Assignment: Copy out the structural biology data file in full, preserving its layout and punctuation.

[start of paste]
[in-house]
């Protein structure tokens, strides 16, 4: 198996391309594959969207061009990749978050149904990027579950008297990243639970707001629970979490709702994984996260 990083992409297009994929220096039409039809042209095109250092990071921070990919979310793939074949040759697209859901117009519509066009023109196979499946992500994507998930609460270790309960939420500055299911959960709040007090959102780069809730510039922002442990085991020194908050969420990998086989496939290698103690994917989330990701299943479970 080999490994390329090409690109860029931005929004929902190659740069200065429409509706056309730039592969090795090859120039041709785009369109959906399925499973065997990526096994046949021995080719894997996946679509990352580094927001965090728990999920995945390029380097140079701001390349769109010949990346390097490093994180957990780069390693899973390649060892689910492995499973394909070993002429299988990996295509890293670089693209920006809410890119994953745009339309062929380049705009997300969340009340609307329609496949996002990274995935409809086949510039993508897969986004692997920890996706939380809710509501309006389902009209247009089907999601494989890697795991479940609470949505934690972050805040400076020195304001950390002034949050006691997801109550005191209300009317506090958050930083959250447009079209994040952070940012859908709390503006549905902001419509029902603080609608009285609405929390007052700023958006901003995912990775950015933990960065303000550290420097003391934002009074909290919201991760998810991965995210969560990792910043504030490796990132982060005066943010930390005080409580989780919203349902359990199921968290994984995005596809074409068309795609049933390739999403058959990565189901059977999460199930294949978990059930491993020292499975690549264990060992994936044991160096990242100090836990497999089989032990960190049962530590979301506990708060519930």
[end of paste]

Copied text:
[in-house]
């Protein structure tokens, strides 16, 4: 198996391309594959969207061009990749978050149904990027579950008297990243639970707001629970979490709702994984996260 990083992409297009994929220096039409039809042209095109250092990071921070990919979310793939074949040759697209859901117009519509066009023109196979499946992500994507998930609460270790309960939420500055299911959960709040007090959102780069809730510039922002442990085991020194908050969420990998086989496939290698103690994917989330990701299943479970 080999490994390329090409690109860029931005929004929902190659740069200065429409509706056309730039592969090795090859120039041709785009369109959906399925499973065997990526096994046949021995080719894997996946679509990352580094927001965090728990999920995945390029380097140079701001390349769109010949990346390097490093994180957990780069390693899973390649060892689910492995499973394909070993002429299988990996295509890293670089693209920006809410890119994953745009339309062929380049705009997300969340009340609307329609496949996002990274995935409809086949510039993508897969986004692997920890996706939380809710509501309006389902009209247009089907999601494989890697795991479940609470949505934690972050805040400076020195304001950390002034949050006691997801109550005191209300009317506090958050930083959250447009079209994040952070940012859908709390503006549905902001419509029902603080609608009285609405929390007052700023958006901003995912990775950015933990960065303000550290420097003391934002009074909290919201991760998810991965995210969560990792910043504030490796990132982060005066943010930390005080409580989780919203349902359990199921968290994984995005596809074409068309795609049933390739999403058959990565189901059977999460199930294949978990059930491993020292499975690549264990060992994936044991160096990242100090836990497999089989032990960190049962530590979301506990708060519930």